Going forward, diversification of revenues may prove particularly important for European clubs to gain control over a larger proportion of their total revenue. This will enable clubs to insulate themselves from the variability of on-pitch performance, challenging macroeconomic conditions and future jolts to the football ecosystem at a time when clubs face a greater degree of financial regulation from UEFA and local governing bodies.
It is expected that the flow of investment into top tier European football will continue in the short to medium-term. Since 2022, seven of the 20 Money League clubs have received external investment, with five of the transactions relating to minority stakes. This is in line with external macro-economic trends which have impacted the availability and cost of funds for investors. While such economic conditions persist, a polarising effect may occur whereby future investment may be concentrated to lower risk, stable opportunities.
Acknowledging that financial growth is one outcome, the continued expansion of global football also presents challenges around the calendar and player welfare. Other sports, most notably rugby, have grappled with the challenge of balancing player load and commercial growth through an expanded calendar. While we will report the financial impact of such changes, there’s also a need for care in how the game is developed. Stakeholder alignment is needed to protect the quality of the on-pitch product for the long-term.
The Money League has historically consisted of European clubs, but there may be challenge to the hegemony in the near term, notably from clubs in the USA and Brazil. Inter Miami has reported a significant revenue uplift following the signing of Lionel Messi in 2023, meanwhile Flamengo were knocking on the door of this year’s top 30. With plans for the 2025/26 FIFA Club World Cup to involve 32 teams (with 20 clubs outside of the European confederation), these challenger clubs could benefit from additional revenue streams. However, the impending expansion of UCL and UEFA Europa League competitions from 2024/25 could stand to likewise strengthen the financial position of leading European clubs.
Diversity and inclusion
On average, 17% of members on Money League club boards were considered to be ethnically diverse, with a high degree of disparity among Money League clubs. Newcastle United and FC Internazionale Milano reported the most ethnically diverse board members (60%), followed by Manchester City (50%) and Tottenham Hotspur (25%). However, seven clubs reported no ethnic diversity on their boards, whilst seven did not disclose this information. When compared to last year, the corresponding Money League clubs had reported c.10% of their board was ethnically diverse.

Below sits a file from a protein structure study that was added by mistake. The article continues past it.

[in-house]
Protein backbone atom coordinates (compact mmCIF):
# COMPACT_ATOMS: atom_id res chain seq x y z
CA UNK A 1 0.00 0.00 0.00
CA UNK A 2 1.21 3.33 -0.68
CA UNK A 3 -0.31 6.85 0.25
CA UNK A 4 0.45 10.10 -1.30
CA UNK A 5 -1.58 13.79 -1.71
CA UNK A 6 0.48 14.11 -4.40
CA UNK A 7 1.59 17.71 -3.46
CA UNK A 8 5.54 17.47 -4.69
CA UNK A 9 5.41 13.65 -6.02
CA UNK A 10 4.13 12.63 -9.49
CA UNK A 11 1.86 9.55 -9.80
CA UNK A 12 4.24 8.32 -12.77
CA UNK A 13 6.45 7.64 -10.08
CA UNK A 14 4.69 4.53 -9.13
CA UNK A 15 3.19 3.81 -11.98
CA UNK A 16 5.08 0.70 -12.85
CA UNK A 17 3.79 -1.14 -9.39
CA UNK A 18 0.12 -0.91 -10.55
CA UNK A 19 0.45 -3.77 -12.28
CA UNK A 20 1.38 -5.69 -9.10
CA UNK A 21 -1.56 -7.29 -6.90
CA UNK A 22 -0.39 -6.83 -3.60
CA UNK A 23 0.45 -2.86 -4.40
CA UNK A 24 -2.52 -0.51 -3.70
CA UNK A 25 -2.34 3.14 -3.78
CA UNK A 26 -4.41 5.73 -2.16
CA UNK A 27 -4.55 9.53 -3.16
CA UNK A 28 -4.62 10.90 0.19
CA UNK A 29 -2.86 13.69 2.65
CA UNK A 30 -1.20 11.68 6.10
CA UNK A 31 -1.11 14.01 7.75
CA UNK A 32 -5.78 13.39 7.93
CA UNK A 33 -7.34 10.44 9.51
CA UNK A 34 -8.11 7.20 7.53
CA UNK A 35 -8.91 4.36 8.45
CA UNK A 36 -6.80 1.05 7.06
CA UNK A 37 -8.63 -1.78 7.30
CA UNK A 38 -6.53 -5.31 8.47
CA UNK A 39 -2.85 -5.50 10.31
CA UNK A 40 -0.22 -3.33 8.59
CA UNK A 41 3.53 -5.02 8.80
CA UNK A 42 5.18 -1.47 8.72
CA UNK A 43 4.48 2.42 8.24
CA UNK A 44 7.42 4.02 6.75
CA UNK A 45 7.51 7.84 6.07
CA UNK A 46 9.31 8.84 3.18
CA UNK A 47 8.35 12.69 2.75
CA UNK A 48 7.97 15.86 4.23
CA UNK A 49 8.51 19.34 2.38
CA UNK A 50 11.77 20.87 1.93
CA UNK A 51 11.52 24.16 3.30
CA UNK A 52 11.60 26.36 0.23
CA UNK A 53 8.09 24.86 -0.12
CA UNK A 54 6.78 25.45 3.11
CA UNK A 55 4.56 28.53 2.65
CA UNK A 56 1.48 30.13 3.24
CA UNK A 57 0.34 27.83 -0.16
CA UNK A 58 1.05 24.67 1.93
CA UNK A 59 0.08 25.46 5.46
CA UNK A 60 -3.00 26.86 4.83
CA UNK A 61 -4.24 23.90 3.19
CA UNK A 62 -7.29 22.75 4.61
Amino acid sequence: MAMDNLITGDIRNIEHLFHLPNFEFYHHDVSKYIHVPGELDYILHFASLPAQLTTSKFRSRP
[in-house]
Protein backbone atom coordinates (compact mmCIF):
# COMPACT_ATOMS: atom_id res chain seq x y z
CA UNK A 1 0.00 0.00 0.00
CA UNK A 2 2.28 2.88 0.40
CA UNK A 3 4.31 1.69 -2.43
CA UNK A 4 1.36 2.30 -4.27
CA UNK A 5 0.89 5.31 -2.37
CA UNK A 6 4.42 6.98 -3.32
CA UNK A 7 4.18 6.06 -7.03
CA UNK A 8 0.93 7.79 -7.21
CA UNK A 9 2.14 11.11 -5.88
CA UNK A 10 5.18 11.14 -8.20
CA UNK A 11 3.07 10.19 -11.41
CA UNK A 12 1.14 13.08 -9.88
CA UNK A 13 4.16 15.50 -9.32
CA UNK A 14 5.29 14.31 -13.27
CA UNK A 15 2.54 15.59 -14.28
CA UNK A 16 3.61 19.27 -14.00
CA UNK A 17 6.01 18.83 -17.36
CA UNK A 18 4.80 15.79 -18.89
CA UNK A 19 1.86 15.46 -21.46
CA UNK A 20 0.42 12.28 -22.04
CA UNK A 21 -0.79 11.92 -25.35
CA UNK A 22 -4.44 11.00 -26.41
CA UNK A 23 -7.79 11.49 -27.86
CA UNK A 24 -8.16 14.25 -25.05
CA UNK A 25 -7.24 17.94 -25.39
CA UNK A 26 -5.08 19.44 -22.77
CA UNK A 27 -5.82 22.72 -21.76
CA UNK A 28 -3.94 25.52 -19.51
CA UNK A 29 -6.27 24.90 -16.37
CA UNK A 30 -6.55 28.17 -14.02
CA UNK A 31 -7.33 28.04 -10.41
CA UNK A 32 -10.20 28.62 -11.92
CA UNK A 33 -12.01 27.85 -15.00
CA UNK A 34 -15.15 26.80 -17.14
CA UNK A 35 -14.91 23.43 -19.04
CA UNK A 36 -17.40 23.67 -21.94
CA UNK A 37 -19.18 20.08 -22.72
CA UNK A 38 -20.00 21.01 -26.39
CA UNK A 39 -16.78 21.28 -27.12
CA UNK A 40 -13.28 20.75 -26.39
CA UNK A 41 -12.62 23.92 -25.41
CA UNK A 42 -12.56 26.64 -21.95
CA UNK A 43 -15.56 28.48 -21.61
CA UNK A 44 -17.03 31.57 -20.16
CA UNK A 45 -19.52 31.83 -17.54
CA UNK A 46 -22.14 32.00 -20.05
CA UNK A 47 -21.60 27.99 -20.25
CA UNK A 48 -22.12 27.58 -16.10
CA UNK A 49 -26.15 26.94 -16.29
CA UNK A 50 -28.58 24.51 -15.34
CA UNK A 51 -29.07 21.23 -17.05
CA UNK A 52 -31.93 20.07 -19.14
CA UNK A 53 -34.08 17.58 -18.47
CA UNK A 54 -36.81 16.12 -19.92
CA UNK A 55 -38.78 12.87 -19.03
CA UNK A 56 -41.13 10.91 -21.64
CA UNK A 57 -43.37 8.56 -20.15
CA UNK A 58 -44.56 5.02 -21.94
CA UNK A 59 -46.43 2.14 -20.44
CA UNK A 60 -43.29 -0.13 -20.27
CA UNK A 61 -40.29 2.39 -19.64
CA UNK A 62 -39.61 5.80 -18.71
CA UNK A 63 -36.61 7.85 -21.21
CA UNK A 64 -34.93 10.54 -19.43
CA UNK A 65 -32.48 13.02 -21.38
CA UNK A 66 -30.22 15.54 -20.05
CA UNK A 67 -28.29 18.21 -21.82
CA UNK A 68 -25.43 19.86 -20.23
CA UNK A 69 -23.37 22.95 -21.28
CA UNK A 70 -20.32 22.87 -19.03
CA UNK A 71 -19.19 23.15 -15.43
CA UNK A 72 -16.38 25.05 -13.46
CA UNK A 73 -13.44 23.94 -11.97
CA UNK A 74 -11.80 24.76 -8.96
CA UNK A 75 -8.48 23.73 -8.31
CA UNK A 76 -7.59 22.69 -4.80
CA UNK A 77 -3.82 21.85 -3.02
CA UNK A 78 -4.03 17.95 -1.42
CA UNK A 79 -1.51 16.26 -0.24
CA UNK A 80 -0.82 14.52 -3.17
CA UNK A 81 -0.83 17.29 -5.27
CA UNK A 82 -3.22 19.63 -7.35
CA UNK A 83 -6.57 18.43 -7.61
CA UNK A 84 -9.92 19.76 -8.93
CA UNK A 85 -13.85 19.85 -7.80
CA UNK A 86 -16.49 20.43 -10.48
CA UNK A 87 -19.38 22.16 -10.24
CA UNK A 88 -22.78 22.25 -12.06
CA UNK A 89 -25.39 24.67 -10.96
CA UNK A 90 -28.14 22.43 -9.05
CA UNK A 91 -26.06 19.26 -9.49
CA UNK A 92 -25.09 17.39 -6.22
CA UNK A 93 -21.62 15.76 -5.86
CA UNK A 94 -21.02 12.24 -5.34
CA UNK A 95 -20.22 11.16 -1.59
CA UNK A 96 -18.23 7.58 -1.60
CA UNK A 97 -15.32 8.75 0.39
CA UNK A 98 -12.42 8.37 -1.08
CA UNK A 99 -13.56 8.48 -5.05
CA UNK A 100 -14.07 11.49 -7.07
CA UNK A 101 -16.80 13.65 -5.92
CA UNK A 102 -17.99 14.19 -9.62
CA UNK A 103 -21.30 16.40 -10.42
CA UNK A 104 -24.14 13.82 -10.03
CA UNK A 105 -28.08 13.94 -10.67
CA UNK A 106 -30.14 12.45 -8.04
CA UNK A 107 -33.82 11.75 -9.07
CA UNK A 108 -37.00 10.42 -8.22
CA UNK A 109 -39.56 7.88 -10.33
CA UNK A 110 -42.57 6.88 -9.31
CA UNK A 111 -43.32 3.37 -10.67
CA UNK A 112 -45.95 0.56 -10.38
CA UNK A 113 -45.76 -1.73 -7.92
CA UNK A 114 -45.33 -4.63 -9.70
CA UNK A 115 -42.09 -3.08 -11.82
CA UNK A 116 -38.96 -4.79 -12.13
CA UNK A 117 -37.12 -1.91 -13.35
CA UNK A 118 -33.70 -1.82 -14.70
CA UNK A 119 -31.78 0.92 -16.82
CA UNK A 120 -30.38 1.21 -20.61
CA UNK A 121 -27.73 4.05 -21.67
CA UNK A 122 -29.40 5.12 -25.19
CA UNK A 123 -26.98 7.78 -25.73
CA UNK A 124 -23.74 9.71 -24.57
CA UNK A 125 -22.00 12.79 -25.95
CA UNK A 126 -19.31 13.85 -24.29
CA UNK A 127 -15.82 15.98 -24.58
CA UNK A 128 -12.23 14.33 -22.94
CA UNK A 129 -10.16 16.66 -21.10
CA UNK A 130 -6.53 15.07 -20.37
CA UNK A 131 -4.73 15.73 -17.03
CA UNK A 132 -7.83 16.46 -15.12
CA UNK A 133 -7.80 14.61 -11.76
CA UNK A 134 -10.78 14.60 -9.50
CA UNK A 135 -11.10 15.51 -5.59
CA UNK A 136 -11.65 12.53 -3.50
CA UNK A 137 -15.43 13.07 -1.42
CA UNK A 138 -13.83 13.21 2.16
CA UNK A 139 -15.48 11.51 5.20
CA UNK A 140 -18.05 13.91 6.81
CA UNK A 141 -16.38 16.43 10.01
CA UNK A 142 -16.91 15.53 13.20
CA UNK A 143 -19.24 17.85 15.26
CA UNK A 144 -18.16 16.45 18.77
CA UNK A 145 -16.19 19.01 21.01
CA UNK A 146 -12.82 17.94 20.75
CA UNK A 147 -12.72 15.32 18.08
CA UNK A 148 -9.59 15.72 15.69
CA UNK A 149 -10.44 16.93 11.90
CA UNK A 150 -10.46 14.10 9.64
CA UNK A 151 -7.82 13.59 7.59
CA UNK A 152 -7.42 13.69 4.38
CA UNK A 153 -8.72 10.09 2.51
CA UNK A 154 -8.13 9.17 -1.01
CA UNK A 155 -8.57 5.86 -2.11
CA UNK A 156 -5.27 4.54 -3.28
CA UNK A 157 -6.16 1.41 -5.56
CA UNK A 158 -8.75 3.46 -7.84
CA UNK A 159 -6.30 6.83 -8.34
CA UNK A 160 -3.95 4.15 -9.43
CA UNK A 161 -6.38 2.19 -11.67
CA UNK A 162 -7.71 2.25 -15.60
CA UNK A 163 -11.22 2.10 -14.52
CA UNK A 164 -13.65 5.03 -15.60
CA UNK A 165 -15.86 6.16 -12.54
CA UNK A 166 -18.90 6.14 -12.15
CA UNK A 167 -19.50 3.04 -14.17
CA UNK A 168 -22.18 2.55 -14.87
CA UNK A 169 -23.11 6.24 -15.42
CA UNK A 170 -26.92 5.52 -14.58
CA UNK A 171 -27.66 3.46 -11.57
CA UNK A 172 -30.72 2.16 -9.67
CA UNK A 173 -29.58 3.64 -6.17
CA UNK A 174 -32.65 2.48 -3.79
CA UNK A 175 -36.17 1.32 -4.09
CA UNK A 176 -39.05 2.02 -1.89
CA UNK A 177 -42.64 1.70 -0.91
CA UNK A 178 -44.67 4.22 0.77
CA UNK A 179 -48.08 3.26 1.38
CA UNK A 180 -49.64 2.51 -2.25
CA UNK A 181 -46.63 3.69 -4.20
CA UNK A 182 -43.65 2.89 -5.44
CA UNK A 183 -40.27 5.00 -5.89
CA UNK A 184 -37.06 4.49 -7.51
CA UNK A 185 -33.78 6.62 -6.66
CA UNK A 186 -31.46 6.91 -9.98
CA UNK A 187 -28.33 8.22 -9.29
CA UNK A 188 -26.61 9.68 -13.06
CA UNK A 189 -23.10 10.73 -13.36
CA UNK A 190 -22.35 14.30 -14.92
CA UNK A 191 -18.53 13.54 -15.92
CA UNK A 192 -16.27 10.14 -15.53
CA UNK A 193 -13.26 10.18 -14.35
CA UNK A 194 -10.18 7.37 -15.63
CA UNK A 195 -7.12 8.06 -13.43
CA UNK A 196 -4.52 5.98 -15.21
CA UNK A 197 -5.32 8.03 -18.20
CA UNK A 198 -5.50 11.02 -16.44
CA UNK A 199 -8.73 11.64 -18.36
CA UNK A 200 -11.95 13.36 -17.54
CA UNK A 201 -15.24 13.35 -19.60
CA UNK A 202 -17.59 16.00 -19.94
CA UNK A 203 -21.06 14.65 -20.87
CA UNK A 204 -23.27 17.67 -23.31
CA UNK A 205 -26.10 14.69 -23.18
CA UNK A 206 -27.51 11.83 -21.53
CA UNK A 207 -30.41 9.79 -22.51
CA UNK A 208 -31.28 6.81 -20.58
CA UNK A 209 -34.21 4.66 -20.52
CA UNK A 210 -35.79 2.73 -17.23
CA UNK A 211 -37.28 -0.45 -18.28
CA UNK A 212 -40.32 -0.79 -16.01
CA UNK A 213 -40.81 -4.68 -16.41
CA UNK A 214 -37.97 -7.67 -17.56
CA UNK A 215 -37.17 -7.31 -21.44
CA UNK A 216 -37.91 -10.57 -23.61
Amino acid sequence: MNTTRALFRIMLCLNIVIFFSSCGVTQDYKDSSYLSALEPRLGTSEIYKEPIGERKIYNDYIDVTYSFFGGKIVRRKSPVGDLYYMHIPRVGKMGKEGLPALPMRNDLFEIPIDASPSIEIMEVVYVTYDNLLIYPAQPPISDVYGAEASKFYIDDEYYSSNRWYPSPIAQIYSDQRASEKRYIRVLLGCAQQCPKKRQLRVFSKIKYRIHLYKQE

The share of board seats occupied by women among the Money League clubs increased from c.9% in 2021/22 to c.15% in 2022/23. However, female representation still lags behind that of the biggest global corporations, as the corresponding figure for FTSE 350 was above 40%1.
Diversity has become a priority for many companies that are recognising the impact this plays on financial and operational performance. Studies have shown that there is a statistically significant correlation between greater diversity in management teams and better financial performance, with companies with greater than average diversity reporting 9% higher operating (earnings before interest and tax) margins, on average2.
2. How and Where Diversity Drives Financial Performance, Harvard Business Review
Just five Money League clubs are signatories of the United Nations’ Sport for Climate Action Framework (2021/22: four). Sustainability regulation in football and sport has been steadily increasing and may now begin to impact a significant number of club operations.
For example, since the 2022/23 season UEFA has mandated clubs participating in its competitions to have a social responsibility strategy, which must include environmental protections, in line with UEFA’s Football Sustainability Strategy 2030.
The Deloitte Football Money League was compiled by Tim Bridge, Kunal Sajdeh, Amy Clarke, Matt Cunningham, Dhruv Garg, Jennifer Haskel, Jenny Pang, and Lizzie Tantam from Deloitte’s Sports Business Group. As always, our thanks go to Henry Wong and others who have helped us, inside and outside of Deloitte’s international network. We particularly thank greatly those clubs who have taken the time to help us with the information and explanations, and we hope that you have enjoyed this edition of the publication.
There are a number of metrics, both financial and non-financial, that can be used to compare clubs, including attendances, worldwide fan base, social media following and on-pitch performance. In the Money League we record clubs’ revenue generation from matchday, broadcast rights and commercial sources.
Sources of information